My patient, a tourist from China, was in a great deal of pain. She’d been brought to our clinic by ambulance after an accident. Her husband seemed calm but as we prepared for the ‘procedure’ – a word doctors use for something sometimes horribly painful, perhaps eventually curative – I noticed him watching my hands keenly as if willing some kind of healing into them.
Having to witness a loved one in pain is a rich learning experience I would not wish on anyone. A person can exhaust herself completely in the sub- or semi-conscious effort to heal the loved one with the force of their love. Does it ever work? It seems to work often enough that we keep trying. Even when we know that this body, which we love so much, is separate from our own, that only it can heal itself.
But that’s part of love, isn’t it? Blending your energy and your life with another to make you both stronger? Wanting peace and wholeness for them, while knowing it’s not really any of your business? For myself, I have learned to surrender, and accept my loved one’s suffering – for a little while at least. It’s a surrender that can be life-saving – too many caregivers lose sight of themselves. But an intermittent surrender can help you re-double the caring.
Nowhere is this situation more confounding than with our children. Once our babies look at us with their deep mysterious eyes, we do not have a choice. Astounded by their blind trust in us, we know that we will defend them with everything we have. And then your child gets sick for the first time. Nothing quite prepares you for this. My son developed a high fever (rolling eyes and all) at four months old, when his father and I were travelling with him in Viet Nam. Of course I thought it was our punishment for adventurous living. It was hard to know how this child would get better. But get better he did, bless his robust heart, with the help of Viet Namese antibiotics and sugary tea on a spoon and the loving care of a cadre of hotel staff. He not only got better, he bloomed.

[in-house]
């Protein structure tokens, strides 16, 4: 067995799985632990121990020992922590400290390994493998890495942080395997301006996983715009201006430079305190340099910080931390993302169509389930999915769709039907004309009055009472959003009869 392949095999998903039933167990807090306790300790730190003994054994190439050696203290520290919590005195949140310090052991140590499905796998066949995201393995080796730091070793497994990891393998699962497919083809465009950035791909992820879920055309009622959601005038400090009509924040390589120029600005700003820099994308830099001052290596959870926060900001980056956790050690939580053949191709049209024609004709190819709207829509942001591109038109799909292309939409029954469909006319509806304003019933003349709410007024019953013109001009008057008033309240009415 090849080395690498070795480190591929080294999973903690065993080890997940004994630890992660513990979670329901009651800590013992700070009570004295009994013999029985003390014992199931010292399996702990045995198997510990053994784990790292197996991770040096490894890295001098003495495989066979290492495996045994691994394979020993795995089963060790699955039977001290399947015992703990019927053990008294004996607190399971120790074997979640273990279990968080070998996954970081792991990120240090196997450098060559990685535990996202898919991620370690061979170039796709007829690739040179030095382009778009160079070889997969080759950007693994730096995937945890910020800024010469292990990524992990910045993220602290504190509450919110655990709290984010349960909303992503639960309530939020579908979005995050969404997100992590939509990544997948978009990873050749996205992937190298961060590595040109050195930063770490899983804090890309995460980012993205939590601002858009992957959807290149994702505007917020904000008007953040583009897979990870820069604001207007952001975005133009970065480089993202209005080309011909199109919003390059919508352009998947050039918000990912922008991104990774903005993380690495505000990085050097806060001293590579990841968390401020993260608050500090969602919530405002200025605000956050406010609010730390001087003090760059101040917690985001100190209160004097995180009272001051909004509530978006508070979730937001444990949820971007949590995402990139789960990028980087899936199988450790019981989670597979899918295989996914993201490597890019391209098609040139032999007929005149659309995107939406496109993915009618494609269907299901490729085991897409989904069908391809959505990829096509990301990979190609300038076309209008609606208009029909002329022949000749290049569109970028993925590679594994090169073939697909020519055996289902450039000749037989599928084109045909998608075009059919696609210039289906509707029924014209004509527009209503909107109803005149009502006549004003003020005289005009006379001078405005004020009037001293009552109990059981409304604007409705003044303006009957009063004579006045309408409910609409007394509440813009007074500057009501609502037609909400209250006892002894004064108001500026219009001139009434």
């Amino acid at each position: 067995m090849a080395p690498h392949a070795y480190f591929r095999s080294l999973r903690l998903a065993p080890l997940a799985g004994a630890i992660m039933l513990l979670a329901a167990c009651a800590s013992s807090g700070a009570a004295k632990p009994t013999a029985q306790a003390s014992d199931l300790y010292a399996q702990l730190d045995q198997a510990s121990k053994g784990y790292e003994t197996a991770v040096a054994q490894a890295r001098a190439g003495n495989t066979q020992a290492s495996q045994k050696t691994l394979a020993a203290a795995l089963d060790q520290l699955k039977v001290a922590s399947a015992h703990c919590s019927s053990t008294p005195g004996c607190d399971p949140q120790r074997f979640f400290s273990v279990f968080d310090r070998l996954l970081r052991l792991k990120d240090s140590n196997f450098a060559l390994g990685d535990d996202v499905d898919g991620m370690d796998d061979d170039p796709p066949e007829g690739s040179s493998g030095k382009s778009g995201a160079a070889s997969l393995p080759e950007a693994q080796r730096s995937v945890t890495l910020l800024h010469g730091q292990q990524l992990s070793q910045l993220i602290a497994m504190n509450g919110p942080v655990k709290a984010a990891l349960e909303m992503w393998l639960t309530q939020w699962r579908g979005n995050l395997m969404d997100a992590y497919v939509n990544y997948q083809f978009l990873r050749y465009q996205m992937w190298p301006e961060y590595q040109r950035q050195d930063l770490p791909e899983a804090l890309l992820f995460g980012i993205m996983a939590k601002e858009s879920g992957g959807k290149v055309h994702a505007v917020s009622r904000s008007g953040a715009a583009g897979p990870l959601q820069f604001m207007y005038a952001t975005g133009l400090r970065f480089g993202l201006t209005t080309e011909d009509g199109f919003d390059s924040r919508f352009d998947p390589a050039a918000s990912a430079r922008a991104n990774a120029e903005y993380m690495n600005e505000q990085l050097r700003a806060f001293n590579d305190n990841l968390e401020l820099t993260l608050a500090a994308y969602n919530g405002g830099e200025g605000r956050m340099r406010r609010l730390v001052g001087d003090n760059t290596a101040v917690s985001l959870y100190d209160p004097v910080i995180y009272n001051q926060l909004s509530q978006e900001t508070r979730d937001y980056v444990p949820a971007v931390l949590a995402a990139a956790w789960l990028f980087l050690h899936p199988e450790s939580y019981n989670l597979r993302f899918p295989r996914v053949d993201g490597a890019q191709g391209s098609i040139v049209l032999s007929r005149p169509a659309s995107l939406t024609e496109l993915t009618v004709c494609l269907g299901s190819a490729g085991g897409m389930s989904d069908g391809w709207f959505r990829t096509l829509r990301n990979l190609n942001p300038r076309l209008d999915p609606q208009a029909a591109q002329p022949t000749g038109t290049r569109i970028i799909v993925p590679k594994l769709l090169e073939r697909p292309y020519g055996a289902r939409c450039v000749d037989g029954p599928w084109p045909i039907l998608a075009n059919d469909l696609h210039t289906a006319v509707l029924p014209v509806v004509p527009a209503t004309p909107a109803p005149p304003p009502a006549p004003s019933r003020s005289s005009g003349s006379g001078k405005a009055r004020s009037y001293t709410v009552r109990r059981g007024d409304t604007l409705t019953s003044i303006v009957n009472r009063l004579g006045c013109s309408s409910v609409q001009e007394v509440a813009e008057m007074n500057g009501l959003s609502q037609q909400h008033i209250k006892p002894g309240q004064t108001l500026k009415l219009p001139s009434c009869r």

I learned so much from my child every time he got sick. The knowledge I gained from the illnesses and disabilities of people I love and have loved remains the silk ribbon that runs through my medical practice. The experience I gained there is the well-spring of my deep-rooted faith in people’s ability to heal – even in tiny ways, even when they are still living with sickness.
I was born into a big, loving clan on mum’s and dad’s sides. Some of those I loved were already chronically ill or painfully disabled when I arrived. I’m sure my little child’s hands were able to make them feel better. Isn’t that one of the reasons most of us have children, to help us heal? Those same healing children will get very annoyed by that role by the time they’re 13 or 23. But in the meantime, a new little person gives us faith that the world is good and that we are not so bad ourselves.
There are other sources of healing too. As an alienated adolescent (who would rather do anything but look after – or even look at – sick people and their problems), I stared into the waves at the beach a lot. I knew there was something there for me, if I just kept looking.
Now, in my maturity, I can see what I was looking for in the waves. Waves come towards the coast, swelling, cresting, curling and crashing – inevitably and repeatedly. I can feel myself moving with it. Everything moves, everything changes – that I can have faith in.
Back in my desert clinic, far from the roaring saltwater of my coastal childhood, I used simple technology with medicines to relieve my patient’s pain. As she slept, her husband, so far from home, rewarded me with a smile of pure relief. Sometimes the right chemical combination in a clean syringe can heal two people in one elegant shot.
Thumbnail pic of the wave from Maori Bay, New Zealand by Tim Marshall